Closure of Google+ follows personal information leak

By Hannah Kwon | 9 October 2018

Google is closing down its social media network, Google+, as of next year after it was found a bug exposed user's personal data.

A report in The Wall Street Journal uncovered the tech giant was aware of the exploitation of its users’ personal data from as early as 2015, but avoided to disclose this information for fear of ridicule.

The data problem comes as a result of a glitch in an API developed in the sign up area of the site.

"Our review showed that our Google+ APIs, and the associated controls for consumers, are challenging to develop and maintain. Underlining this, as part of our Project Strobe audit, we discovered a bug in one of the Google+ People APIs,” says Google following the revelations.

The personal data that the software glitch left open to outside developers includes users’ names, dates of birth, relationship data, employers and job titles.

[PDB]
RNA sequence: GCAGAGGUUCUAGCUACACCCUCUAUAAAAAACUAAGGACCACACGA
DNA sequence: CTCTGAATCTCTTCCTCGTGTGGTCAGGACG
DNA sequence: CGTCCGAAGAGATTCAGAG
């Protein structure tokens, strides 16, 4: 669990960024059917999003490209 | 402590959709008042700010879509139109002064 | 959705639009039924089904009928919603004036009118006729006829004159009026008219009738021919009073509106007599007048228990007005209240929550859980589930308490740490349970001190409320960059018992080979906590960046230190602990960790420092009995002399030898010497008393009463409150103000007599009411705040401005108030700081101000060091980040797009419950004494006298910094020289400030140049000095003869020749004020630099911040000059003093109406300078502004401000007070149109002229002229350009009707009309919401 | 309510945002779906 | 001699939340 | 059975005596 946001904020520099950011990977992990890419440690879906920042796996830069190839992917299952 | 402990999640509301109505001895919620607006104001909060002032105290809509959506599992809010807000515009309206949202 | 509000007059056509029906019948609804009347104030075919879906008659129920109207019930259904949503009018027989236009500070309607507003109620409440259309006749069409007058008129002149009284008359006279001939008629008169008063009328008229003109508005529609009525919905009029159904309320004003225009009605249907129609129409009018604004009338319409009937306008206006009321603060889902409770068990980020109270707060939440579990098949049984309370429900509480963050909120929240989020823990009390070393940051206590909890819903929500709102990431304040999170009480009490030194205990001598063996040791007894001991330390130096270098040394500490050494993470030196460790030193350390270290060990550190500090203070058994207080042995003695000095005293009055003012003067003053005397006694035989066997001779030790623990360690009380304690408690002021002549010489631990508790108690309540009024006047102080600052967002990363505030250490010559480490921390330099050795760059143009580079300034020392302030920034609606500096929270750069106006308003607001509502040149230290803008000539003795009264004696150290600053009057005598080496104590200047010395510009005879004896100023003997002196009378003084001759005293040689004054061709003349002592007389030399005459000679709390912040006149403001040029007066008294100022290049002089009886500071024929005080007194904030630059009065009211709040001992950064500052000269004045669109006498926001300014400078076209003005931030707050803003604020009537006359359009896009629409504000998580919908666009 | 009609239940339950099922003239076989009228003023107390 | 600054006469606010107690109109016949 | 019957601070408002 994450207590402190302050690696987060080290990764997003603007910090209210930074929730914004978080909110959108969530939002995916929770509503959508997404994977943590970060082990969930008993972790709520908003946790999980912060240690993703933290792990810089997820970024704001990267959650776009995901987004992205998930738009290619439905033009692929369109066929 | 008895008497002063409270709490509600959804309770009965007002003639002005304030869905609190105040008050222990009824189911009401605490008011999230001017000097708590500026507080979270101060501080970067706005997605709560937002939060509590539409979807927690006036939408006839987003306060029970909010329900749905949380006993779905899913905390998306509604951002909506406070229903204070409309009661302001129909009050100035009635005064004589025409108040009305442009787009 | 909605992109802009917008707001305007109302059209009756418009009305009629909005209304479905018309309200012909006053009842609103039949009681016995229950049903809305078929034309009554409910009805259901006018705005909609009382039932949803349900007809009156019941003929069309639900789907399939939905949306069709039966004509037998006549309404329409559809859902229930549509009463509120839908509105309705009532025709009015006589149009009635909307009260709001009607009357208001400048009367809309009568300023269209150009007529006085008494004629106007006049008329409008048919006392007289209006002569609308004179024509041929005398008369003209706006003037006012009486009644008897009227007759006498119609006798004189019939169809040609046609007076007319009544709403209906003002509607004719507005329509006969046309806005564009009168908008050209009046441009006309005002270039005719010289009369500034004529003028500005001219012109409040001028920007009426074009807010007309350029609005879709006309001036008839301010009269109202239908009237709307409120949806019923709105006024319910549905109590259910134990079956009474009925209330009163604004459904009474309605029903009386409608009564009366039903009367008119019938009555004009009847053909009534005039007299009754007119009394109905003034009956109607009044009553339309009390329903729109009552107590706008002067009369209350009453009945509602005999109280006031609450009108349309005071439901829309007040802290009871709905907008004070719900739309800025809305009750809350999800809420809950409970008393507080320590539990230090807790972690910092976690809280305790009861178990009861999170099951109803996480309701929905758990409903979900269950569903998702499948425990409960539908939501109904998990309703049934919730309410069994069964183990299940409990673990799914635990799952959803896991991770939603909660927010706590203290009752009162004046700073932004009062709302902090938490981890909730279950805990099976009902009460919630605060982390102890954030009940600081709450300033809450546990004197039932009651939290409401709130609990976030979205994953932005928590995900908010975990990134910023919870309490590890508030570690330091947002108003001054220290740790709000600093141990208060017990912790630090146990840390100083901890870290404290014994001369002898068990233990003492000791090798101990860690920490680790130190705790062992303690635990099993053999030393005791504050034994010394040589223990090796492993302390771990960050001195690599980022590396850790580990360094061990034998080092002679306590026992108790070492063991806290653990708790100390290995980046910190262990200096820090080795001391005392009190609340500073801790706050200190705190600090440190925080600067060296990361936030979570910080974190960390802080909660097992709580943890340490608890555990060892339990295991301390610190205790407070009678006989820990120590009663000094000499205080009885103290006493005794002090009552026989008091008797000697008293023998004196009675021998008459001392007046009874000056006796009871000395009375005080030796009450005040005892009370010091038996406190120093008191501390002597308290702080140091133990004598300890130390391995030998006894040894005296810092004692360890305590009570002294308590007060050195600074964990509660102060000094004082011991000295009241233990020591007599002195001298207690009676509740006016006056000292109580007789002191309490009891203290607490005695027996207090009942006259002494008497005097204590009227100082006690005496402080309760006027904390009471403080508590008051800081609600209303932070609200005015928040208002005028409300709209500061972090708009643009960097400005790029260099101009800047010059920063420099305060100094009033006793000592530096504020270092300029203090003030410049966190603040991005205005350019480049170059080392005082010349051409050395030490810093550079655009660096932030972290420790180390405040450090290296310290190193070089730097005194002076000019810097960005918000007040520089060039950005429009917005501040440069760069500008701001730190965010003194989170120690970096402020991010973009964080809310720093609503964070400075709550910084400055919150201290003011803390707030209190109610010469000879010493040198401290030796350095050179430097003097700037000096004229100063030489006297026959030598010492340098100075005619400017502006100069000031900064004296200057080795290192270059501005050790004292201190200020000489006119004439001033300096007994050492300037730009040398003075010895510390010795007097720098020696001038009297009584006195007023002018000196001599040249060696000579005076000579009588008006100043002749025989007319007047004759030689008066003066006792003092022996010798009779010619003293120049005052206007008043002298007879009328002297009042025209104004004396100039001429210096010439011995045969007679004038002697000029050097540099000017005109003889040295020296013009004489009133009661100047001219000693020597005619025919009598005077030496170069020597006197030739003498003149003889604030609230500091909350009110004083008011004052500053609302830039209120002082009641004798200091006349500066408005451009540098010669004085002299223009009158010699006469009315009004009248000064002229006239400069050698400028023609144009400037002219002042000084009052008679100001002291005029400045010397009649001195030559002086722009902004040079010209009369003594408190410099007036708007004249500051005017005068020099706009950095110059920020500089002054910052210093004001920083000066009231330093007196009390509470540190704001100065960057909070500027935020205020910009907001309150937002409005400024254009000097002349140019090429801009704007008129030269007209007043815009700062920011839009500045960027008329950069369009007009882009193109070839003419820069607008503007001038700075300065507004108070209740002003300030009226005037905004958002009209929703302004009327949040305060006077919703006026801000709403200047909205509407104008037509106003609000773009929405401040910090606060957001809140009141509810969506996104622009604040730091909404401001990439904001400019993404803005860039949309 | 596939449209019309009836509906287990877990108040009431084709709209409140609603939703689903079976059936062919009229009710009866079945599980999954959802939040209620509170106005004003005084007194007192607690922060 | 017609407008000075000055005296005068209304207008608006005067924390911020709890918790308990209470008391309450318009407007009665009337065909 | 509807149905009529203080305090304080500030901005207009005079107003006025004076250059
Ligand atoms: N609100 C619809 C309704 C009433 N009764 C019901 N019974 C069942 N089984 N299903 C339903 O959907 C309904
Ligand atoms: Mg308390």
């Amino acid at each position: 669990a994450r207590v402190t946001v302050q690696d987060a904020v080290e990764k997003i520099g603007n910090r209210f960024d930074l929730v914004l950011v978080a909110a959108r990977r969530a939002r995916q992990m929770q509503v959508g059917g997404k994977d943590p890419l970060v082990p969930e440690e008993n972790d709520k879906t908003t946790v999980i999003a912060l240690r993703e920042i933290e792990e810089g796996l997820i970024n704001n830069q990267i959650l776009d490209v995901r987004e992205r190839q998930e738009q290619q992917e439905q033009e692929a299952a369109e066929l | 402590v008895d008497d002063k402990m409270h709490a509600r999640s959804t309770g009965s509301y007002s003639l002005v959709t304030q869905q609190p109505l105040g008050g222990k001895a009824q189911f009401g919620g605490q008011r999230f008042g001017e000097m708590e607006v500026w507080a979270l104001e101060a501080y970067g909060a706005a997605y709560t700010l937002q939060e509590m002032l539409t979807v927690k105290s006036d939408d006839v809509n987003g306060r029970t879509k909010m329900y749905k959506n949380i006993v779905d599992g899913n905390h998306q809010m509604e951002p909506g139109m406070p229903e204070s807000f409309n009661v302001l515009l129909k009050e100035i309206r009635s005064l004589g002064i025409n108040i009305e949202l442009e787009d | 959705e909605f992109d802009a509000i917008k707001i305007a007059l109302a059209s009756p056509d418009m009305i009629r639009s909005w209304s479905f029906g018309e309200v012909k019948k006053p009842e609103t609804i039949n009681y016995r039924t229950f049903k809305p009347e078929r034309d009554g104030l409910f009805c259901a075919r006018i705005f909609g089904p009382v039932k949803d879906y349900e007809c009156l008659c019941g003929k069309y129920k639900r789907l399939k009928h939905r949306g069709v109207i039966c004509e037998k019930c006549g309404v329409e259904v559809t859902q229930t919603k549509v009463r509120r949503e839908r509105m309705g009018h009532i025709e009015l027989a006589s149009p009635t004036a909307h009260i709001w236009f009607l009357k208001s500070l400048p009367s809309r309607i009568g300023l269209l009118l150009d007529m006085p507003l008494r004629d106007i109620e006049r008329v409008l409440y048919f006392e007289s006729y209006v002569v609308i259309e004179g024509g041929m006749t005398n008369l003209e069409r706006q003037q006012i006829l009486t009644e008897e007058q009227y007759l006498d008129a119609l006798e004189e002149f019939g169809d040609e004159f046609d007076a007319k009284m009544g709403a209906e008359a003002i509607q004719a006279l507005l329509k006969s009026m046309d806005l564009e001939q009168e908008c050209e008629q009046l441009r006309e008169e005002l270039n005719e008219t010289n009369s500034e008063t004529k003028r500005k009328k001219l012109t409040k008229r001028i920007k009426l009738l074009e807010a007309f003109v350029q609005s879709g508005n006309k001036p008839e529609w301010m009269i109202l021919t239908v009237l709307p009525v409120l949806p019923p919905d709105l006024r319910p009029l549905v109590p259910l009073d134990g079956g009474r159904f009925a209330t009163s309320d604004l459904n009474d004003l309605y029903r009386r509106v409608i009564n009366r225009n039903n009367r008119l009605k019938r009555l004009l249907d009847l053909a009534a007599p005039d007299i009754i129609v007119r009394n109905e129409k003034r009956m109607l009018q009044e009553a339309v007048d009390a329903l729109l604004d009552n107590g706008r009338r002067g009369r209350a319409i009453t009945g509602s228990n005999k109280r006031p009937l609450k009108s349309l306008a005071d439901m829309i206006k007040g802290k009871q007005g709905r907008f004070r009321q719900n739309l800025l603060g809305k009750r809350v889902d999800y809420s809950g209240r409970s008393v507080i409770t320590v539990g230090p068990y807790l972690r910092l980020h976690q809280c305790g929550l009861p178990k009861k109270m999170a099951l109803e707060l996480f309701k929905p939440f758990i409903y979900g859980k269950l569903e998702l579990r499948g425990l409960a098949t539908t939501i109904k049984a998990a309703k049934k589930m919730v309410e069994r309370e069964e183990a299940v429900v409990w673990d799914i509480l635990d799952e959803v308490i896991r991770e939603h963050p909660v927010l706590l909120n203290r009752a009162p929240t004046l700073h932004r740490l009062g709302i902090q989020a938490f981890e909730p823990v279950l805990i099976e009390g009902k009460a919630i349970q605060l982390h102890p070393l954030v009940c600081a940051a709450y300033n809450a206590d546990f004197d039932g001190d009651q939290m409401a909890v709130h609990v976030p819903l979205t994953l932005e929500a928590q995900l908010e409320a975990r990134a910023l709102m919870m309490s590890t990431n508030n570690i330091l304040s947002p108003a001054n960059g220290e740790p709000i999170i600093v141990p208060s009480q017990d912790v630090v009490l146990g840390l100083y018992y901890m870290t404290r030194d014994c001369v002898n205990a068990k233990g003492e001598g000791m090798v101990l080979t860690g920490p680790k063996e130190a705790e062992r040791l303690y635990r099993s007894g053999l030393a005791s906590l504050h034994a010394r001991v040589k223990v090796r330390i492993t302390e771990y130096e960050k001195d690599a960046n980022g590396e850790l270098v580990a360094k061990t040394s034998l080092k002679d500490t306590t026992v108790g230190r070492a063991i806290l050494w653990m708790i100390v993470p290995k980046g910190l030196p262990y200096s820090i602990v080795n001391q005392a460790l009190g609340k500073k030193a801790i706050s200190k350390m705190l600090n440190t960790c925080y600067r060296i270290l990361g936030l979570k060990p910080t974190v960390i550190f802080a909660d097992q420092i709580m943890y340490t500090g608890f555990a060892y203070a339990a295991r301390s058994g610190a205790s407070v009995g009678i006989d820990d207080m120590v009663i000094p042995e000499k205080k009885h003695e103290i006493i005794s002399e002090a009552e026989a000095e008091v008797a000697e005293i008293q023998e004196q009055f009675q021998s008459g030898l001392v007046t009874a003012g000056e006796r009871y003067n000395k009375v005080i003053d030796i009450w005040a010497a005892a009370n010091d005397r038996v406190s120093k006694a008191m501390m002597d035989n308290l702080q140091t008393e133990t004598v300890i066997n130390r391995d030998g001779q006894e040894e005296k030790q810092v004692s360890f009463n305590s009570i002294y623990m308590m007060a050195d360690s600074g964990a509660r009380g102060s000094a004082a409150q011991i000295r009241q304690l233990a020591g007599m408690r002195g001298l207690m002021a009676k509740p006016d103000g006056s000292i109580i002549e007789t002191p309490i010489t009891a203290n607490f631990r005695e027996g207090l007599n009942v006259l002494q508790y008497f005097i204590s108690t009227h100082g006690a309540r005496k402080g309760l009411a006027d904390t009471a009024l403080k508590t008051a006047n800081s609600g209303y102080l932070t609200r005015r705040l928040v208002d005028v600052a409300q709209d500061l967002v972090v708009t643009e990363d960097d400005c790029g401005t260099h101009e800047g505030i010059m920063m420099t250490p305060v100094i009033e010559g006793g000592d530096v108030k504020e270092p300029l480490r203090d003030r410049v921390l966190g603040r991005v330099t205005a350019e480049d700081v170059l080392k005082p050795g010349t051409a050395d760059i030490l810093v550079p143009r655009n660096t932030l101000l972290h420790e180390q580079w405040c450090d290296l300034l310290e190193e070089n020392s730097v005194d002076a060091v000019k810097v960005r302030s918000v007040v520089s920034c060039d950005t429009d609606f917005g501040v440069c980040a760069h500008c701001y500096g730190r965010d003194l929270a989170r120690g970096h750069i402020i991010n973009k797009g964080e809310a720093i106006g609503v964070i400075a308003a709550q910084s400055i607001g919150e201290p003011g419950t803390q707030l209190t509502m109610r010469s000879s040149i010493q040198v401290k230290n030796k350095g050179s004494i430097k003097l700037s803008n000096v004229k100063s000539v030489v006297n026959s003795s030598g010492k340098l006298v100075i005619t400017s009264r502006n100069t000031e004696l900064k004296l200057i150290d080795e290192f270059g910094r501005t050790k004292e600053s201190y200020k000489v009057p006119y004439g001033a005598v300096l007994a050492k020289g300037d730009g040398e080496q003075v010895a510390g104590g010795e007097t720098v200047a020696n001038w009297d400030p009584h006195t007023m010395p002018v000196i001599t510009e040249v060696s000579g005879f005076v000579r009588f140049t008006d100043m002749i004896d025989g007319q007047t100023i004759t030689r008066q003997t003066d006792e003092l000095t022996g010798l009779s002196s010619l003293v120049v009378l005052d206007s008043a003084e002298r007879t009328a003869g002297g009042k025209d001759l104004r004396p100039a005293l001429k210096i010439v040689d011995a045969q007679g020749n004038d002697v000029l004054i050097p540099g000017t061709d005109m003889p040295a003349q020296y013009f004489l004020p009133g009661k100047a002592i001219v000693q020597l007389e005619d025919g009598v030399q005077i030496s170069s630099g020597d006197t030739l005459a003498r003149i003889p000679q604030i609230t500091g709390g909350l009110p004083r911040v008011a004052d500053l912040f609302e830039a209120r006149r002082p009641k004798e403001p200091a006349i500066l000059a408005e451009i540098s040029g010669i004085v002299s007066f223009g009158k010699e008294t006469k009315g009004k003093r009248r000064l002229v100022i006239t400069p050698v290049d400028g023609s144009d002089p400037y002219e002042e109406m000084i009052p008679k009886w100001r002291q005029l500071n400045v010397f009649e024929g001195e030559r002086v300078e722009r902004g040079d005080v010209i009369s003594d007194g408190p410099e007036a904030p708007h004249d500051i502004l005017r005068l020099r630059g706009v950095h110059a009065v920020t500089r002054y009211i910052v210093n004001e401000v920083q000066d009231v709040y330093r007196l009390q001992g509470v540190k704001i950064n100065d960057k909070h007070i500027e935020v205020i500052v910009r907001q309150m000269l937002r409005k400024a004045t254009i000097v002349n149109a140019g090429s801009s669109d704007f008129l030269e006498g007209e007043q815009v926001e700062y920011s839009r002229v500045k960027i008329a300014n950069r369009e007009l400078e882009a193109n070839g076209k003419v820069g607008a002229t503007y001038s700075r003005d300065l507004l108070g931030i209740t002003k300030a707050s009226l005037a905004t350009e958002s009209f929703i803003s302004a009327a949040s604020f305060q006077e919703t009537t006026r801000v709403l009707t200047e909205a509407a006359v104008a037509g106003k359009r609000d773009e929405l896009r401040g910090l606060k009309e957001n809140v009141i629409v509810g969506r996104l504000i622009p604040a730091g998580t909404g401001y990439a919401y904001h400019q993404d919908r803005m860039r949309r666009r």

"We ran a detailed analysis over the two weeks prior to patching the bug, and from that analysis, the Profiles of up to 500,000 Google+ accounts were potentially affected. Our analysis showed that up to 438 applications may have used this API,” a spokesperson for Google said.

Google had been advised by lawyers that they were not legally required to disclose this information.

"Our privacy and data protection office reviewed this issue, looking at the type of data involved, whether we could accurately identify the users to inform, whether there was any evidence of misuse, and whether there were any actions a developer or user could take in response. None of these thresholds were met here,” a Google spokesman said in a statement.

"Whenever user data may have been affected, we go beyond our legal requirements and apply several criteria focused on our users in determining whether to provide notice.”

In March of this year, Google made efforts to rectify the situation by running several tests, but ultimately the site will be closed.

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